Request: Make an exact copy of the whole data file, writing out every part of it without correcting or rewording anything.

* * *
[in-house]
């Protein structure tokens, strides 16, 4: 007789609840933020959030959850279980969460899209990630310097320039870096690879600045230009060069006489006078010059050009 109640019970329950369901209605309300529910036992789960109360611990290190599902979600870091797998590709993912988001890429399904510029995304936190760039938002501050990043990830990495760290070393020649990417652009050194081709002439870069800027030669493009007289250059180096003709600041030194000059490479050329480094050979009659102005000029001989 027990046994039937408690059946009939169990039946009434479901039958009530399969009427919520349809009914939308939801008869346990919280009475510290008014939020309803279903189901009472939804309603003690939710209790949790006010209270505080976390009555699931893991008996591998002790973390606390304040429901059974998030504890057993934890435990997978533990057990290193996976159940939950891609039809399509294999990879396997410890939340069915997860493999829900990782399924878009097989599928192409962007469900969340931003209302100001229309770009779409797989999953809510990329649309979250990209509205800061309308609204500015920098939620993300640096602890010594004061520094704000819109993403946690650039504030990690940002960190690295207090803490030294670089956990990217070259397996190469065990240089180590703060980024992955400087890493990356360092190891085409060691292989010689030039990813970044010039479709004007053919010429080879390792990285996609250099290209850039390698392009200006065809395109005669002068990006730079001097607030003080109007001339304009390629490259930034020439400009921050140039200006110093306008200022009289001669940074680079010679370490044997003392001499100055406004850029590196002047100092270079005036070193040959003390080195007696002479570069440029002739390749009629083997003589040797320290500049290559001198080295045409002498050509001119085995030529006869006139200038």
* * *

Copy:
[in-house]
């Protein structure tokens, strides 16, 4: 007789609840933020959030959850279980969460899209990630310097320039870096690879600045230009060069006489006078010059050009 109640019970329950369901209605309300529910036992789960109360611990290190599902979600870091797998590709993912988001890429399904510029995304936190760039938002501050990043990830990495760290070393020649990417652009050194081709002439870069800027030669493009007289250059180096003709600041030194000059490479050329480094050979009659102005000029001989 027990046994039937408690059946009939169990039946009434479901039958009530399969009427919520349809009914939308939801008869346990919280009475510290008014939020309803279903189901009472939804309603003690939710209790949790006010209270505080976390009555699931893991008996591998002790973390606390304040429901059974998030504890057993934890435990997978533990057990290193996976159940939950891609039809399509294999990879396997410890939340069915997860493999829900990782399924878009097989599928192409962007469900969340931003209302100001229309770009779409797989999953809510990329649309979250990209509205800061309308609204500015920098939620993300640096602890010594004061520094704000819109993403946690650039504030990690940002960190690295207090803490030294670089956990990217070259397996190469065990240089180590703060980024992955400087890493990356360092190891085409060691292989010689030039990813970044010039479709004007053919010429080879390792990285996609250099290209850039390698392009200006065809395109005669002068990006730079001097607030003080109007001339304009390629490259930034020439400009921050140039200006110093306008200022009289001669940074680079010679370490044997003392001499100055406004850029590196002047100092270079005036070193040959003390080195007696002479570069440029002739390749009629083997003589040797320290500049290559001198080295045409002498050509001119085995030529006869006139200038």